The vascular response to tumor infiltration in malignant gliomas. Morphometric and reconstruction study

Acta Neuropathol. 1989;77(4):369-78. doi: 10.1007/BF00687371.

Abstract

Neo-vascularization and endothelial hyperplasia have been shown to be very active in malignant gliomas. In this contribution the vascularization of the cortex infiltrated by malignant gliomas is morphometrically studied and the endothelial proliferations are immunohistochemically investigated and reconstructed by a three-dimensional computer-assisted procedure. Vessel density increases after tumor infiltration in some cases only. The diameter of vessels increases and so does the number of nuclei/vessel after the complete invasion of the cortex when vascular glomeruli develop. In completely infiltrated cortex with development of glomeruli and circumscribed necroses, vessel density is very low. No neoformation of vessels takes place before the complete infiltration of the cortex by the tumor. The hyperplastic formations, usually arranged parallel to the deep or outer cortical layers, take origin from the radially penetrating vessels from the meninges and their lateral branching. The hyperplasia deforms the vascular network, making it often inadequate to supply tumor cells. Immunohistochemically, the cells composing the hyperplastic structures are variably positive for factor VIII/RAg and, at a lesser extent, for alpha-smooth muscle actin. The poorness of the vascular network in many instances of completely infiltrated cortex is responsible for the development of circumscribed necroses.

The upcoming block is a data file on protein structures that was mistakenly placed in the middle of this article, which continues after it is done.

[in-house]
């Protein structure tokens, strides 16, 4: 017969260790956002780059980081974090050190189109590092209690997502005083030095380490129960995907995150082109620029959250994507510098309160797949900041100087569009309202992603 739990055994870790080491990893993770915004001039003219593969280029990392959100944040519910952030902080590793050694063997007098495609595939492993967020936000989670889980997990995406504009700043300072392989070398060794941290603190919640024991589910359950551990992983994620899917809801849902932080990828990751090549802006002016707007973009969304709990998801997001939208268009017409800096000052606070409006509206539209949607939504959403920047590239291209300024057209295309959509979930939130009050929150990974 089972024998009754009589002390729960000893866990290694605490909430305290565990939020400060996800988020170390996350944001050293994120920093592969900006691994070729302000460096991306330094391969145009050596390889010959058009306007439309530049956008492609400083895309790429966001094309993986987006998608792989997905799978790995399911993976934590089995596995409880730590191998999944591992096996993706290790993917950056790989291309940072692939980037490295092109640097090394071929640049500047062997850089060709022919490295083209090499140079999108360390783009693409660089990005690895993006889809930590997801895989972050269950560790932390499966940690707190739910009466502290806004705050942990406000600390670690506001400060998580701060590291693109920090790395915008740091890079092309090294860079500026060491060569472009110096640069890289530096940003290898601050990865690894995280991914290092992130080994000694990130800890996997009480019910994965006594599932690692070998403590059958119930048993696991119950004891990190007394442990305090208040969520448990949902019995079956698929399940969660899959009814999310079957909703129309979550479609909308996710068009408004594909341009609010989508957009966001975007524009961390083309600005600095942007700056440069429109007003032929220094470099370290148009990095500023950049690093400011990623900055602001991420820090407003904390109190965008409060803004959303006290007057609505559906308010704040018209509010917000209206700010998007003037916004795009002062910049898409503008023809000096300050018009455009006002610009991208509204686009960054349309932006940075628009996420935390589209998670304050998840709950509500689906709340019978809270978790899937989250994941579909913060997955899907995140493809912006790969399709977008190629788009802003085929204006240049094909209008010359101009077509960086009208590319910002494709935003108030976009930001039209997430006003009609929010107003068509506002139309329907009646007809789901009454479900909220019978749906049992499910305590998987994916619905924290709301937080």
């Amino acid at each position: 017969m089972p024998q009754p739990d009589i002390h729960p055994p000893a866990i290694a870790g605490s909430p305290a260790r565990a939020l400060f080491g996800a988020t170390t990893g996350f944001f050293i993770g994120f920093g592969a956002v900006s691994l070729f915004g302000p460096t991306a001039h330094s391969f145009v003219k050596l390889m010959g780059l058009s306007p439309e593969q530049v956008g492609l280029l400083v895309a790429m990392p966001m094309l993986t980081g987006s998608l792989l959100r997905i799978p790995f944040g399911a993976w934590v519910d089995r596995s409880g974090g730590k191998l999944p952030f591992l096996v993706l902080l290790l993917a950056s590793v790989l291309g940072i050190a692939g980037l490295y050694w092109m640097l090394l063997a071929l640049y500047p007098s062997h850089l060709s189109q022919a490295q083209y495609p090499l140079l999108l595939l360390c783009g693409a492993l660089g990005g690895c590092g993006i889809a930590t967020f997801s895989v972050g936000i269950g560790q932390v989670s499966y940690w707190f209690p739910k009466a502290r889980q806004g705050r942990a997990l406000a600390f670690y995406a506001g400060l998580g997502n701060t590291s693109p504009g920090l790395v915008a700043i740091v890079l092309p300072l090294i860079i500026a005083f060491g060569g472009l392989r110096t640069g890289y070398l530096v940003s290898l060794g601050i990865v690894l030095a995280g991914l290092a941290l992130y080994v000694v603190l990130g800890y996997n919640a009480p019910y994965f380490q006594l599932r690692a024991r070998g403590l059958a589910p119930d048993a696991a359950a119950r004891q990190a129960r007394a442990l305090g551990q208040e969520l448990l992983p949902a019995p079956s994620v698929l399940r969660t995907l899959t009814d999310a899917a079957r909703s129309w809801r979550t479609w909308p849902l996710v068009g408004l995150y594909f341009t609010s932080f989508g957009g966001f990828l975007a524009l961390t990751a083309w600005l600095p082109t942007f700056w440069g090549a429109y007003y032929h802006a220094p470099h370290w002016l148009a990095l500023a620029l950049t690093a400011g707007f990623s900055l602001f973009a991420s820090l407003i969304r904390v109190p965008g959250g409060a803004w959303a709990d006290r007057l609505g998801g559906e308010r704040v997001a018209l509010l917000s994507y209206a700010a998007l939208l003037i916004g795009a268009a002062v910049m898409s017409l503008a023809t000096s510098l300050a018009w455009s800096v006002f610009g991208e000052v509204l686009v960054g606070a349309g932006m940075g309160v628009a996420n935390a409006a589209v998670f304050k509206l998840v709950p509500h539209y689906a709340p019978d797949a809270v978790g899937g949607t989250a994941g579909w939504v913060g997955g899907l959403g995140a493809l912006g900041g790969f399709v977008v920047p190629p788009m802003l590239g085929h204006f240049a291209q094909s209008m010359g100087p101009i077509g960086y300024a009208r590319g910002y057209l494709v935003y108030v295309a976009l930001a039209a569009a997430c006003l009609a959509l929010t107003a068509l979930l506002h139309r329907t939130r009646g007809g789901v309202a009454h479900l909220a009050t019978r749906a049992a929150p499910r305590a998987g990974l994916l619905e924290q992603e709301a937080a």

Publication types

  • Research Support, Non-U.S. Gov't

MeSH terms

  • Brain Neoplasms / blood supply*
  • Brain Neoplasms / pathology
  • Cerebral Cortex / blood supply*
  • Cerebral Cortex / pathology
  • Endothelium, Vascular / pathology
  • Factor VIII / analysis
  • Glioblastoma / blood supply*
  • Glioblastoma / pathology
  • Humans
  • Hyperplasia
  • Immunohistochemistry
  • Neoplasm Invasiveness
  • Neovascularization, Pathologic

Substances

  • Factor VIII